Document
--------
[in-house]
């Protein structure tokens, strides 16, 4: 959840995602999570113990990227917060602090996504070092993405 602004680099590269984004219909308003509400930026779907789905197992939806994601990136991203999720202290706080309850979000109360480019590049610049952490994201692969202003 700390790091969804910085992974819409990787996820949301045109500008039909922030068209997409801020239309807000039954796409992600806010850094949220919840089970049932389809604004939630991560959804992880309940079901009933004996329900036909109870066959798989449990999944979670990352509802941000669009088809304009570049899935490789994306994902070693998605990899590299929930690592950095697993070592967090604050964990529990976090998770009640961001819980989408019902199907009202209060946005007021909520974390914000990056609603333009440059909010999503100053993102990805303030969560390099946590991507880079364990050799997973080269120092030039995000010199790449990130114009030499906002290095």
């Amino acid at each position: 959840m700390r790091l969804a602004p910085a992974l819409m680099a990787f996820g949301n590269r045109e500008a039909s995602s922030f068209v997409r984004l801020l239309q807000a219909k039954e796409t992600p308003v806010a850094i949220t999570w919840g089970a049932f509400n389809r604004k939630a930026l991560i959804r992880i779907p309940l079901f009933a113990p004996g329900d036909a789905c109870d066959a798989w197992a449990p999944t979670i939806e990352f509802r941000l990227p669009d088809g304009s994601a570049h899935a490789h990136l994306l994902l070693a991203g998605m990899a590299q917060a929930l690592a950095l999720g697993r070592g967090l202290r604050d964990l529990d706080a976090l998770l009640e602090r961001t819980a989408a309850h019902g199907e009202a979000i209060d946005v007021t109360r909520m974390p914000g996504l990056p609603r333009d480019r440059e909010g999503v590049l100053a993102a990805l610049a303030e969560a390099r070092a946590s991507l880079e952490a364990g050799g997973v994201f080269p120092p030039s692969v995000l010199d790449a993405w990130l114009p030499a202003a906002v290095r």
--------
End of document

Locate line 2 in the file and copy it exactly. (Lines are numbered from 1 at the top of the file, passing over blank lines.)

């Protein structure tokens, strides 16, 4: 959840995602999570113990990227917060602090996504070092993405 602004680099590269984004219909308003509400930026779907789905197992939806994601990136991203999720202290706080309850979000109360480019590049610049952490994201692969202003 700390790091969804910085992974819409990787996820949301045109500008039909922030068209997409801020239309807000039954796409992600806010850094949220919840089970049932389809604004939630991560959804992880309940079901009933004996329900036909109870066959798989449990999944979670990352509802941000669009088809304009570049899935490789994306994902070693998605990899590299929930690592950095697993070592967090604050964990529990976090998770009640961001819980989408019902199907009202209060946005007021909520974390914000990056609603333009440059909010999503100053993102990805303030969560390099946590991507880079364990050799997973080269120092030039995000010199790449990130114009030499906002290095």